Perhaps the finest aspect of the film is also the most unique – Beatrix Potter’s drawings and paintings are animated many times, coming to life for her eyes only while she speaks to them, admonishing or commiserating with these creations she calls her friends. It’s a neat touch by the filmmakers, and it really provides a sense of Potter’s creative mind and the incredibly active imagination her timeless children’s tales came from.
Finally, the film is G-rated, which all but guarantees it’s a safe bet for viewers of all ages. Of this I’m glad, because it’s a wonderful film and I’d hate for anyone to miss out on the viewing experience.
So, how’s the DVD?
Miss Potter is presented on one disc, in 2.35:1 anamorphic widescreen. Thankfully, the film’s lovely cinematography is well-represented here, with a pristine source and an excellent transfer. Colours are rich, from warm city tones to the vivid countryside, the picture is consistently sharp with plenty of detail throughout, and the transfer is free of artifacts. This is how it should be, since the film is new and DVD is such a well-established format, but it’s still worthy of praise.
English audio is Dolby Digital 5.1. It’s a good mix, with appropriate levels that ensure all dialogue is readily audible, while the film’s orchestral score fills in around you. Effects are minimal, and the overall mix is fairly heavy on the front channels, but that’s to be expected for a film like Miss Potter. As for your sub, it’ll spend much of the film sleeping, up until Potter hits the Quidditch field – oops, wrong story. Still, nothing disappointing about this one.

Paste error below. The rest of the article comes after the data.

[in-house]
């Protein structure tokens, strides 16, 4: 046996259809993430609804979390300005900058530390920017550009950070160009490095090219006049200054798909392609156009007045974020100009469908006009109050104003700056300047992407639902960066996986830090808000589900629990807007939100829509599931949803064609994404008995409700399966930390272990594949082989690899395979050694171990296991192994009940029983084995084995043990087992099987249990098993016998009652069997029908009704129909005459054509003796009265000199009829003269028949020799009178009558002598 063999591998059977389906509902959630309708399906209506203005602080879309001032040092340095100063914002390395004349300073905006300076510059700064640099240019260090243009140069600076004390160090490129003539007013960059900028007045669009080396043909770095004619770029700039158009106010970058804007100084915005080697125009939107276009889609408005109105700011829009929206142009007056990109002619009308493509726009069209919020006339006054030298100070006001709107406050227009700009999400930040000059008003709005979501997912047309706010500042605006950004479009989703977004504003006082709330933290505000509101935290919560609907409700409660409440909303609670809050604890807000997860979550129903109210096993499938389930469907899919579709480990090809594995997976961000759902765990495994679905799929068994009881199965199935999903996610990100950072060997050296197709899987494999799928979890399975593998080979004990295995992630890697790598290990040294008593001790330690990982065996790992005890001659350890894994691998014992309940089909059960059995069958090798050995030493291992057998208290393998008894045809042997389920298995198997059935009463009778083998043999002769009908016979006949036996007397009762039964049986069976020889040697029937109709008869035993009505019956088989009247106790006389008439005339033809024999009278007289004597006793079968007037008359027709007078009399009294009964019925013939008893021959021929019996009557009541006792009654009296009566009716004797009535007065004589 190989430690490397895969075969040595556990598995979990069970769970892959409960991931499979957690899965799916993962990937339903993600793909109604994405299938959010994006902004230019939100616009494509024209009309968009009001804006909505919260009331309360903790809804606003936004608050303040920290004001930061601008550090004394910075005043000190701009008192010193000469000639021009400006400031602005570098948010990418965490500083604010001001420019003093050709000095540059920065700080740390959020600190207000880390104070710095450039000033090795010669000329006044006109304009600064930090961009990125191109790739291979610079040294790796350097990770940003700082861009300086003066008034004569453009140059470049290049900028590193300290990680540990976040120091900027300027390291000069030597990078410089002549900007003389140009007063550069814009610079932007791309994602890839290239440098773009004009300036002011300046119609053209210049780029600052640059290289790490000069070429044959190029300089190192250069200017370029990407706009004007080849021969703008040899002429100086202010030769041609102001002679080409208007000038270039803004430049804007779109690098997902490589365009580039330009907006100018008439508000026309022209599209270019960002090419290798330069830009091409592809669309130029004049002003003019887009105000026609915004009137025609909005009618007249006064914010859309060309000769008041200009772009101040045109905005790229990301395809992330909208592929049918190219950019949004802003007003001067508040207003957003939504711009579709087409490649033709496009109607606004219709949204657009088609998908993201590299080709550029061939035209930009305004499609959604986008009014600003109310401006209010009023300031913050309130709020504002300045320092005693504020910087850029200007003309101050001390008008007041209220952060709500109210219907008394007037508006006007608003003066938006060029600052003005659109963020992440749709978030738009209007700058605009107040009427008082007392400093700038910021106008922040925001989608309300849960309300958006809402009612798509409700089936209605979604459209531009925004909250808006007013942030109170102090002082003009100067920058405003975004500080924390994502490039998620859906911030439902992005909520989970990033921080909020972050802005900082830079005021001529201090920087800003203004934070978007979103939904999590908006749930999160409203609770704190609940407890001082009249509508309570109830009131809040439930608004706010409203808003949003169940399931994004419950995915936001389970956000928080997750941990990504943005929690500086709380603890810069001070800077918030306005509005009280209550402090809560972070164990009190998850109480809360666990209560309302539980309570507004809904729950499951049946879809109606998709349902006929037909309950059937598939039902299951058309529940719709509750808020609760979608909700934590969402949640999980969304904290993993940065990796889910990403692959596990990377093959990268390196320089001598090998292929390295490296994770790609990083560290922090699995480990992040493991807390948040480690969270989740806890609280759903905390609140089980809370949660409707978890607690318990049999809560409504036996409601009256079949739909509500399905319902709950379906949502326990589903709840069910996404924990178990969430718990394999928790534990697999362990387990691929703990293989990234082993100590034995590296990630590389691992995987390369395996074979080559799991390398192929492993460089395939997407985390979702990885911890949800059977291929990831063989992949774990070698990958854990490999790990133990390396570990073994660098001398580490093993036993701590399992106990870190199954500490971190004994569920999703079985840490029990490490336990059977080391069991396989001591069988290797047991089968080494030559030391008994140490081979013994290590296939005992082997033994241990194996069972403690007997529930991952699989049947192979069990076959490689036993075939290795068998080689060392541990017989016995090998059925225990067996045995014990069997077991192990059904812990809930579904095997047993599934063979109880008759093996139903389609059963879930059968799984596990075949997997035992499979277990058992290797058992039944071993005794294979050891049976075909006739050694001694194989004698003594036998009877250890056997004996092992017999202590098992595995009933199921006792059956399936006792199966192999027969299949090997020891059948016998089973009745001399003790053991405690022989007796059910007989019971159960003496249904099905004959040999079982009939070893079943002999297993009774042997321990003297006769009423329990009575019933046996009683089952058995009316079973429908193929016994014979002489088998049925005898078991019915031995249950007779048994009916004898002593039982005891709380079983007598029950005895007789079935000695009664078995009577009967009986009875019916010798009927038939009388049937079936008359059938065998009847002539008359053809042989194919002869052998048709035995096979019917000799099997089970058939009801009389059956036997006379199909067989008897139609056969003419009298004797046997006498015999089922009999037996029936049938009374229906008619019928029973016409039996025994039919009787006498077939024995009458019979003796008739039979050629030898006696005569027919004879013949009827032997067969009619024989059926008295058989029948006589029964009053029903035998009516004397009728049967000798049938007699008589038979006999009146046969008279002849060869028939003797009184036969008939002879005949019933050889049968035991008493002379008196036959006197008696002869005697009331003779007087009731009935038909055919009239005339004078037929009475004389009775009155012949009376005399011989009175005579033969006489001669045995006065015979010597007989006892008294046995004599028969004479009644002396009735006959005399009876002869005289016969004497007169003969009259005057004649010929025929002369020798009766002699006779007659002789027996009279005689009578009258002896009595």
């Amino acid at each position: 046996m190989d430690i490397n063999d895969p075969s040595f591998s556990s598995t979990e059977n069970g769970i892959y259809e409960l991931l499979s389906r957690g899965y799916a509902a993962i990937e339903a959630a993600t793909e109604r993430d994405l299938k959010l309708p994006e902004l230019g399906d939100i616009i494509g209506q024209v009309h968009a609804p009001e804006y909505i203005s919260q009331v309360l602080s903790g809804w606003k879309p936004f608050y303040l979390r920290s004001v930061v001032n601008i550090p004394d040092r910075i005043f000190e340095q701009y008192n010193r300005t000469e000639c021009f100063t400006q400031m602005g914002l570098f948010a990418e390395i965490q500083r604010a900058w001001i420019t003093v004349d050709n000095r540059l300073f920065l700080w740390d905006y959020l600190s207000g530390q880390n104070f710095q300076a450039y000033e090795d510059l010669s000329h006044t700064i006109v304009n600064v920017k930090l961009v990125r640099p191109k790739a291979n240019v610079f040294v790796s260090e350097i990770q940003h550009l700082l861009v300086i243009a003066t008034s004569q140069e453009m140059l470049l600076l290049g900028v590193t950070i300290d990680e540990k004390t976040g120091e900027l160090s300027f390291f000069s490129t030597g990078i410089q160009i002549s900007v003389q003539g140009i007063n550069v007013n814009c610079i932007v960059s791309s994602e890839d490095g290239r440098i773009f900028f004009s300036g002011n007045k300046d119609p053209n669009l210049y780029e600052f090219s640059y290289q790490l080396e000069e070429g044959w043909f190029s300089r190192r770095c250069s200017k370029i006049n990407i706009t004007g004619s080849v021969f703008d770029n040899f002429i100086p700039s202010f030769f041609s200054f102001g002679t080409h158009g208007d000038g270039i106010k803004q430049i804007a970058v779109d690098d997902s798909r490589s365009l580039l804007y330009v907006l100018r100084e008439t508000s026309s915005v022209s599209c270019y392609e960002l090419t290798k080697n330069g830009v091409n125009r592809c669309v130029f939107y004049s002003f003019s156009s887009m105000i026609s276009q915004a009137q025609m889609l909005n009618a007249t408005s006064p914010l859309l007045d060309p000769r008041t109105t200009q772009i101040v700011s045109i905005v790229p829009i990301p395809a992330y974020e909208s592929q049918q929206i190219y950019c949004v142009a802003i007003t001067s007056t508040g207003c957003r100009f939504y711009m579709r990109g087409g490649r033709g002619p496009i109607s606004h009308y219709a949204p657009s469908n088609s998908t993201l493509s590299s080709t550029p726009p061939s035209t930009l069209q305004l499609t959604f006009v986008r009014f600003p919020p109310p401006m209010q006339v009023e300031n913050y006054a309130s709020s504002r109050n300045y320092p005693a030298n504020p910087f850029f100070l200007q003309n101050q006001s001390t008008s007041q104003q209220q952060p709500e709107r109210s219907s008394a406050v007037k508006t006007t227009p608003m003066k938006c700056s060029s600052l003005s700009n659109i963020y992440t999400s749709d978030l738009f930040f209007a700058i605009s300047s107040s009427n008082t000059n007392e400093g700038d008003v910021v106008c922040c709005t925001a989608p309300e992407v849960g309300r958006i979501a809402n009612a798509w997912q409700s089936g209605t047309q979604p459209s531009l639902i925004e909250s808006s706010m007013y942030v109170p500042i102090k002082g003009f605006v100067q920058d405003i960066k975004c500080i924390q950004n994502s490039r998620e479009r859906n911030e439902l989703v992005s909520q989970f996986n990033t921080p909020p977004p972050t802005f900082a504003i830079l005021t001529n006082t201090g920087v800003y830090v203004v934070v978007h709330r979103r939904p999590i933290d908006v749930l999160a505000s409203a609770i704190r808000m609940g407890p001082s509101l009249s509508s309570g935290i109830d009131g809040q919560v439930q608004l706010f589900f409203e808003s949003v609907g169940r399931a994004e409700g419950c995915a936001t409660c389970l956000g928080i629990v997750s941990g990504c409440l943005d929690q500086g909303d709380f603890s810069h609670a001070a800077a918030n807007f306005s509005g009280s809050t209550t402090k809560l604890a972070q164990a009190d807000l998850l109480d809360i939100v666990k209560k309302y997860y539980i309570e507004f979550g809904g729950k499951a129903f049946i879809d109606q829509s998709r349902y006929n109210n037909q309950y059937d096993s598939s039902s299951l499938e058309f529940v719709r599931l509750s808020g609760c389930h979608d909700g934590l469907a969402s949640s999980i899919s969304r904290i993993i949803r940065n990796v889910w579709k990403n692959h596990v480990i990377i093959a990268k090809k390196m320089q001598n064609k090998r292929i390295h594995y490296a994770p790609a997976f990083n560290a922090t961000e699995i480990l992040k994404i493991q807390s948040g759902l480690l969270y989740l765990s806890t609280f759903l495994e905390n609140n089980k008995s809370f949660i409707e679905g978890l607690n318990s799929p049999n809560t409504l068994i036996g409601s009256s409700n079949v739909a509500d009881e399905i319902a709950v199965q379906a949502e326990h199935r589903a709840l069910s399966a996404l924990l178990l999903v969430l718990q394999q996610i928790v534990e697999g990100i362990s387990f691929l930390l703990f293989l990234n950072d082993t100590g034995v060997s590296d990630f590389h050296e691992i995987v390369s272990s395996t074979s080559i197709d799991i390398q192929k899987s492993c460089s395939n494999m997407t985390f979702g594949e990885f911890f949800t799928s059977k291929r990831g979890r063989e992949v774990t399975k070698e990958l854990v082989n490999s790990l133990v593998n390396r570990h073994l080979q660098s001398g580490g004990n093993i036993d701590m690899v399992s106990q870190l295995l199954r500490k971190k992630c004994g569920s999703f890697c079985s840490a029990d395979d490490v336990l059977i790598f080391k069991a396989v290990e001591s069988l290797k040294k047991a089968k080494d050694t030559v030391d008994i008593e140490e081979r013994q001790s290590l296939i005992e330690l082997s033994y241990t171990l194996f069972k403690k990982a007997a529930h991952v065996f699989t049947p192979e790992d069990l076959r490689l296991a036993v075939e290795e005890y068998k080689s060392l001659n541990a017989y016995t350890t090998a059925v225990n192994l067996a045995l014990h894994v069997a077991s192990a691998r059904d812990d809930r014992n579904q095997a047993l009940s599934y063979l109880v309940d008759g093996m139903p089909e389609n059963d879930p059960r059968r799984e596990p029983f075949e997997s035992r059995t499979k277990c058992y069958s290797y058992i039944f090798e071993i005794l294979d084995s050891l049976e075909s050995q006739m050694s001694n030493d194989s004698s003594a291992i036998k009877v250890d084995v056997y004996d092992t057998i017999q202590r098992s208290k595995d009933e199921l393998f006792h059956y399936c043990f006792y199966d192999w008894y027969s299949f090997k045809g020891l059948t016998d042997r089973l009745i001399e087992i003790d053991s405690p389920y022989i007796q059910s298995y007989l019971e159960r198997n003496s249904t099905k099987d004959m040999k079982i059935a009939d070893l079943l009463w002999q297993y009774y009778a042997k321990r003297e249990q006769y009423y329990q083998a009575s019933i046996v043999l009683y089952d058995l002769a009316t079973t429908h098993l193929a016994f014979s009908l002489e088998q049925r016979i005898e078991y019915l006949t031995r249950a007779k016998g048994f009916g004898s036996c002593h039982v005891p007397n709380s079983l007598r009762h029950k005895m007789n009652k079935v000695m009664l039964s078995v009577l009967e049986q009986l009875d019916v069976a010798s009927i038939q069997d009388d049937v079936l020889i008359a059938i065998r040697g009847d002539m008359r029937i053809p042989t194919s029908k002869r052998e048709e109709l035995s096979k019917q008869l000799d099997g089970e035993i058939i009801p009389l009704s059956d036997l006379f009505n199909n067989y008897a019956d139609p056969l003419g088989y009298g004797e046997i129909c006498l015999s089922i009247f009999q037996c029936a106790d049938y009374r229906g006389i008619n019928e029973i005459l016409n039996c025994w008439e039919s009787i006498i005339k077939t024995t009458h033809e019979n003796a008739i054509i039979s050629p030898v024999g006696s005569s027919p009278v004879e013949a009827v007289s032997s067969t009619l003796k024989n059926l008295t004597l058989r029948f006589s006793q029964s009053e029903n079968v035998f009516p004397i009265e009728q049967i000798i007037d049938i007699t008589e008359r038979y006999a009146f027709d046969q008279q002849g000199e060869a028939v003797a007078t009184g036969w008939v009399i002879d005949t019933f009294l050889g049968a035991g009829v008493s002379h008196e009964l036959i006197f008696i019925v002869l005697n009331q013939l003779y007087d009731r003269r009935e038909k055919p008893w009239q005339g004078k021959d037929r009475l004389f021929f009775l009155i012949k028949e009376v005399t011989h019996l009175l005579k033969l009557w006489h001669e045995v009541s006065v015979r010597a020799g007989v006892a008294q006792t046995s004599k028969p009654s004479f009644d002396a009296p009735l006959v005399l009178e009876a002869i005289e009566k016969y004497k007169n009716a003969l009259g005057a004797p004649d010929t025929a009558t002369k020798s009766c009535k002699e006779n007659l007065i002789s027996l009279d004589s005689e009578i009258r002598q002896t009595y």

Audio is also available in French in Dolby Digital 5.1, while subtitles are offered in English, French and Spanish.
Miss Potter offers up a decent amount of bonus material, though I wish they would have included some animated Peter Rabbit stuff. Ah well. Here’s what we do get:
- Audio commentary: by director Chris Noonan (Babe), who does a decent job maintaining interest, and reveals his initial trepidation about taking on this project. Things clicked for him when he decided to approach it as a time-traveling story, about a modern woman living in the olden days.
- The Tale of Peter Rabbit and Beatrix Potter: this piece runs about 20 minutes, and seems to be an older TV production. It’s a bit on the dry side as it covers a biographical tale of Potter and her famous creations, but it’s certainly informative.
- The Making of a Real-Life Fairy Tale: of similar length, this featurette is your usual behind-the-scenes with plenty of interview clips from cast, who discuss their own roles, the director and their fellow actors, and crew, who talk about their approach to the film. Definitely worth a look.
- ”When You Taught Me How To Dance” Music Video: A song from the film, performed by Katie Melua, who’s apparently one of the United Kingdom’s biggest-selling female artists. The video is simple, but Melua fans may appreciate it.
- Theatrical Trailer: the last item on the list, and it’s your usual fare. Completists will be happy, but frankly I have the whole film now, so why do I need the trailer?
Miss Potter is a charming film your whole family could enjoy, and it’s presented here on a solid DVD with strong video and audio. Recommended.